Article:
JavaScript Constraints

The v4 printer driver model supports a new model for extended constraint and PrintTicket handling that is derived from the v3 IPrintOemPrintTicketProvider interface.

Instead of using a compiled configuration plug-in however, v4 printer drivers use JavaScript to implement APIs called JavaScript constraints, and the printer driver can implement one or more of them as needed. For more information, see the functions in the JavaScript Constraint APIs section at the end of this topic.

JavaScript constraints can be used to augment PrintCapabilties, validate PrintTickets and handle conversion of PrintTicket to DEVMODE and vice versa. However, JavaScript constraints have a few limitations. The following is a list of the main limitations:

  • Features and options added using CompletePrintCapabilities, as well as constraints specified in validatePrintTicket are not shown in the desktop printer preferences window.

  • Features and options added in using CompletePrintCapabilities are not persisted into the public DEVMODE.

  • JavaScript constraints cannot access language resources from resource dlls to localize added features and options or parameters.

As such, we recommend that JavaScript constraints are used only where appropriate. Features and options should be specified in the GPD or PPD files where possible, and only complicated constraints should be represented in JavaScript.

Debugging JavaScript files

Basic syntactical validation of JavaScript files is supported by opening the JavaScript file in the Windows based Script Host. To do this, right-click the JavaScript file and select Open With, and choose the Windows based Script Host entry in the list. If no errors are thrown, then the JavaScript is syntactically valid. Otherwise, it will point out the line number of the issue, as shown in the following screenshot.

JavaScript syntax error dialog

Publically available JavaScript validation tools may also be valuable as an aide in evaluating the style of JavaScript files.

Interactive debugging can be enabled by creating the following registry key:

Key Name: HKEY_LOCAL_MACHINE\SYSTEM\CurrentControlSet\Control\Print

Value Name: EnableJavaScriptDebugging

Type: DWORD

Value: 1

However, since PrintConfig.dll is loaded and unloaded frequently, debugging an app that prints is not a recommended testing/debugging strategy. Instead, Microsoft recommends that manufacturers build a test app that calls each of the relevant entry points for JavaScript constraints using these public APIs: PTGetPrintCapabilities, PTConvertDevModeToPrintTicket, PTConvertPrintTicketToDevMode, and PTMergeAndValidatePrintTicket.

The test app alone is sufficient to enable debugging, but it is also beneficial to add unit tests to ensure that the whole driver is handling PrintTicket, PrintCapabilities and constraints as expected. For more information on how to build Unit tests in Visual Studio, please see the following topics:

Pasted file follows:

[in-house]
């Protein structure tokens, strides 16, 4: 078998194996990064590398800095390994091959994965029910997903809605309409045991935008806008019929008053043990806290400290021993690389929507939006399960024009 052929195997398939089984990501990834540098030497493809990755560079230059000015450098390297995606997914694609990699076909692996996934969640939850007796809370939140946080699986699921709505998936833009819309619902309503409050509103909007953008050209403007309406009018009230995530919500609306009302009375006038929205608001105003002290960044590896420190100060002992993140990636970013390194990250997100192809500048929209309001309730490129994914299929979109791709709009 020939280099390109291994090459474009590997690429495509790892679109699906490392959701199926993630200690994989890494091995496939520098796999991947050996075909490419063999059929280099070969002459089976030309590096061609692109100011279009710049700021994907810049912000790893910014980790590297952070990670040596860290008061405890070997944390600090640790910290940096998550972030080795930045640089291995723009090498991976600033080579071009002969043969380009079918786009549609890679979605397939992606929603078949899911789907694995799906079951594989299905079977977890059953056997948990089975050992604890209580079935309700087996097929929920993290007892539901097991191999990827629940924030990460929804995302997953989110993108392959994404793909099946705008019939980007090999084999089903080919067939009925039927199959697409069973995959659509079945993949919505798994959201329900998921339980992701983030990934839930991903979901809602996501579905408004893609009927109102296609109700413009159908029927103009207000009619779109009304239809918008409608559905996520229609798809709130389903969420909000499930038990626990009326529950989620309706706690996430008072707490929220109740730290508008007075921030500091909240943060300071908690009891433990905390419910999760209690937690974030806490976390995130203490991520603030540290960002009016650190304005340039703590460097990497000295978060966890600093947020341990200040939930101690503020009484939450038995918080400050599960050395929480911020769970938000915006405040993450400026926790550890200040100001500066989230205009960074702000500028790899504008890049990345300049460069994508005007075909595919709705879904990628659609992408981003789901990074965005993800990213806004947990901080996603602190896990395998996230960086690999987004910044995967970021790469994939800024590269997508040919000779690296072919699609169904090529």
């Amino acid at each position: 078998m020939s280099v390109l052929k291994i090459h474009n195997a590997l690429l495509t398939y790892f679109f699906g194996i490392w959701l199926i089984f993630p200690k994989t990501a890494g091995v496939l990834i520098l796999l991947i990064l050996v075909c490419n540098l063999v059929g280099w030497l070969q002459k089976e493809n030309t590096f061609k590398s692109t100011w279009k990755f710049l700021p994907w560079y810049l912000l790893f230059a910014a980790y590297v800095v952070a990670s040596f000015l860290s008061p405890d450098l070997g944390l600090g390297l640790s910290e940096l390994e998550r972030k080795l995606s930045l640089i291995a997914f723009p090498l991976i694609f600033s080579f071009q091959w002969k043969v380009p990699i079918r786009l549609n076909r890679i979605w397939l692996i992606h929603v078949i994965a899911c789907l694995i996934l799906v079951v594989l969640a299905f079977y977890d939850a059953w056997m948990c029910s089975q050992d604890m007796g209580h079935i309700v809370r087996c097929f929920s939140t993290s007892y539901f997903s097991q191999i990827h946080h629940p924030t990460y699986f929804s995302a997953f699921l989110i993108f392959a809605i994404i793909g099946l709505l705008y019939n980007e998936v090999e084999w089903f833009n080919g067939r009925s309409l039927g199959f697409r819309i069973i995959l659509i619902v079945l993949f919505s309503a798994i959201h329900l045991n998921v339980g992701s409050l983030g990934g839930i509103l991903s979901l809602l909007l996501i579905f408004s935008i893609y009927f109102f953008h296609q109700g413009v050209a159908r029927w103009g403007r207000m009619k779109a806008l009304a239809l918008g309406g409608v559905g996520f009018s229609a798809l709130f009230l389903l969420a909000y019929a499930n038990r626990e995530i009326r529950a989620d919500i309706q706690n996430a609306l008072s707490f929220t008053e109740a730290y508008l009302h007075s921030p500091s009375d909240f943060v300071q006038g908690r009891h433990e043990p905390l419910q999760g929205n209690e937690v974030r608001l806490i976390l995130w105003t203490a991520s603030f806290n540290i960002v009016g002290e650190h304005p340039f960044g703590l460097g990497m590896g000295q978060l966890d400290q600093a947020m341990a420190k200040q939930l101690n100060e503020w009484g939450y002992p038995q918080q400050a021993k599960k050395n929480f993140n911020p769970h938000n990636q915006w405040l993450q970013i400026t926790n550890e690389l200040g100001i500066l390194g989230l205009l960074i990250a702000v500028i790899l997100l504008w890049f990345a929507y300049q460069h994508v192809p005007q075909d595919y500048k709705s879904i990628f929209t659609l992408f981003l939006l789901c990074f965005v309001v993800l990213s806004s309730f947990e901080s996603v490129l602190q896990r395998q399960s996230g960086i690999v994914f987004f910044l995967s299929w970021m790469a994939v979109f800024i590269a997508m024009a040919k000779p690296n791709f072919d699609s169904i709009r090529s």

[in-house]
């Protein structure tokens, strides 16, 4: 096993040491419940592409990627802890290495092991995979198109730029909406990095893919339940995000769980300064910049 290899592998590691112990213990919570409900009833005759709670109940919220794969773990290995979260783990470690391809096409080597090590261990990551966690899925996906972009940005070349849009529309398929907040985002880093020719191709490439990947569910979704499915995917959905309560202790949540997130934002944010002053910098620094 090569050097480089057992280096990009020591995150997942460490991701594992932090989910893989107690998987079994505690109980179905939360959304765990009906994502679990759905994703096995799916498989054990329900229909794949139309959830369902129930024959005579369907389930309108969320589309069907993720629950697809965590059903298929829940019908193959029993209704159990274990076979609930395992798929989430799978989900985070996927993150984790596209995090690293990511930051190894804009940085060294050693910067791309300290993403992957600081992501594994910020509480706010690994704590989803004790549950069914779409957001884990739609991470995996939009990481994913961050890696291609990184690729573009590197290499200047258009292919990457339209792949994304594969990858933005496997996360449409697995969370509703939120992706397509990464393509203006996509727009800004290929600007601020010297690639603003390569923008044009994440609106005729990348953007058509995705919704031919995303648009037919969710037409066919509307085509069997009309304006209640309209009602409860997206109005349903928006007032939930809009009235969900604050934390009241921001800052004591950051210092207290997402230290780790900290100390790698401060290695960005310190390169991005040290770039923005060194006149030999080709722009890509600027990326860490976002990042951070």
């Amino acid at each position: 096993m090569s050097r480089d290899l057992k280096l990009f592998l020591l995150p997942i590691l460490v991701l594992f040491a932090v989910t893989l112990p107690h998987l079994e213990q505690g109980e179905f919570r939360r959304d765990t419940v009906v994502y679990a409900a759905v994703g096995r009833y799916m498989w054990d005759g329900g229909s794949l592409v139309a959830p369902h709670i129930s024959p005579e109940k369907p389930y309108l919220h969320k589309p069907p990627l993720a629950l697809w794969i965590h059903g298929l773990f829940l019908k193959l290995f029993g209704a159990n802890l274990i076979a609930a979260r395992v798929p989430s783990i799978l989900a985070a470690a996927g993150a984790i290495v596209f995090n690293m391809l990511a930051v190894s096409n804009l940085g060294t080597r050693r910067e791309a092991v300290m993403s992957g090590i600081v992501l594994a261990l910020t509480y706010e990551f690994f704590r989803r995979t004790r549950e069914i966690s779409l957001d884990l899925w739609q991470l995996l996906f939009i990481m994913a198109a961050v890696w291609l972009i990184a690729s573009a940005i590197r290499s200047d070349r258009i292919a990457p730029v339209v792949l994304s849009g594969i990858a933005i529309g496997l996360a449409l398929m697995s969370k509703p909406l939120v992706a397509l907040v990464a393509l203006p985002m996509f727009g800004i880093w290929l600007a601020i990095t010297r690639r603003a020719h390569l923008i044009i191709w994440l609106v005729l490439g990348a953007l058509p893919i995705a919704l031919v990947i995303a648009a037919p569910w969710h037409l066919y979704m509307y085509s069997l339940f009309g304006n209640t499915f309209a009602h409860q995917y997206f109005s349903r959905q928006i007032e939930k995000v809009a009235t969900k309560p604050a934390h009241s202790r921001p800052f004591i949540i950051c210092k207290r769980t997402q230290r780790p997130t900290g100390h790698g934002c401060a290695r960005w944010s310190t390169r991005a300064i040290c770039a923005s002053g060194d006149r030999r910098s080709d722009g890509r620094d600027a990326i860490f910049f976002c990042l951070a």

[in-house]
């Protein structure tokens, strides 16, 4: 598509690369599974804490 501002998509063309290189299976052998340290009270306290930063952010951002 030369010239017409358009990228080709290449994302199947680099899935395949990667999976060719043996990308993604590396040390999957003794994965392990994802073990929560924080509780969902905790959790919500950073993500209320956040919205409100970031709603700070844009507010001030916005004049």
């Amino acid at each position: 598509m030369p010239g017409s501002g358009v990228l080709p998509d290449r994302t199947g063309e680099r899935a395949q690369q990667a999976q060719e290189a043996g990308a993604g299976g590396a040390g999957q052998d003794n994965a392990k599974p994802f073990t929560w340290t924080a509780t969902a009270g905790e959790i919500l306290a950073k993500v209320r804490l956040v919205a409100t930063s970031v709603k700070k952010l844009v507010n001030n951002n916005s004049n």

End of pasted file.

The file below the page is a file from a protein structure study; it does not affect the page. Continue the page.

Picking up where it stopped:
A Unit Testing Walkthrough with Visual Studio Team Test

Unit Testing with Microsoft Visual Studio 2010 and Team Foundation Server

After the registry key shown in the preceding text is created, and the hosting process has been restarted, you can debug your JavaScript source file.

It is important to note that if the source file fails to parse, then the debugger is not invoked and it will seem as if the debug environment has failed. If the source file fails to parse, see Windows Script Host for more information about how to proceed.

If there are no errors and your source file is parsed successfully, debug your source file as follows:

1. Install Microsoft Visual Studio 2012 or later on the test machine

2. Create a print queue using the driver that has the constraints JavaScript code

3. Set this print queue as the default.

4. Start your test app or an app that prints and begin a scenario that will cause JavaScript constraints to be invoked. The app must call into the PrintTicket/PrintCapabilities APIs in order to break into the JavaScript constraints; older apps like Notepad do not call into these APIs, but the XPS Viewer app does. Microsoft recommends using a test app here, since the scenarios can be more easily isolated and reproduced.

5. At this time, the “Visual Studio Just-In-Time Debugger” will pop up saying “An unhandled exception occurred in <your app>”

6. Launch a new instance of Visual Studio 2012 or later

7. Choose Debug, then Attach To Process

8. In the Attach to Process dialog, ensure that Attach To: is set to Script code

9. Now choose the test app or app printing and finally choose Attach

10. Click on “Break All”

11. Now go back to the “Visual Studio Just-In-Time Debugger” dialog and click “No”

12. Visual Studio will break into the debugger at the location called by the current test. You may now debug the code normally.

JavaScript Constraint APIs

This section specifies the functions that serve as API entry points for use in the JavaScript constraint file. These are the functions:

  • validatePrintTicket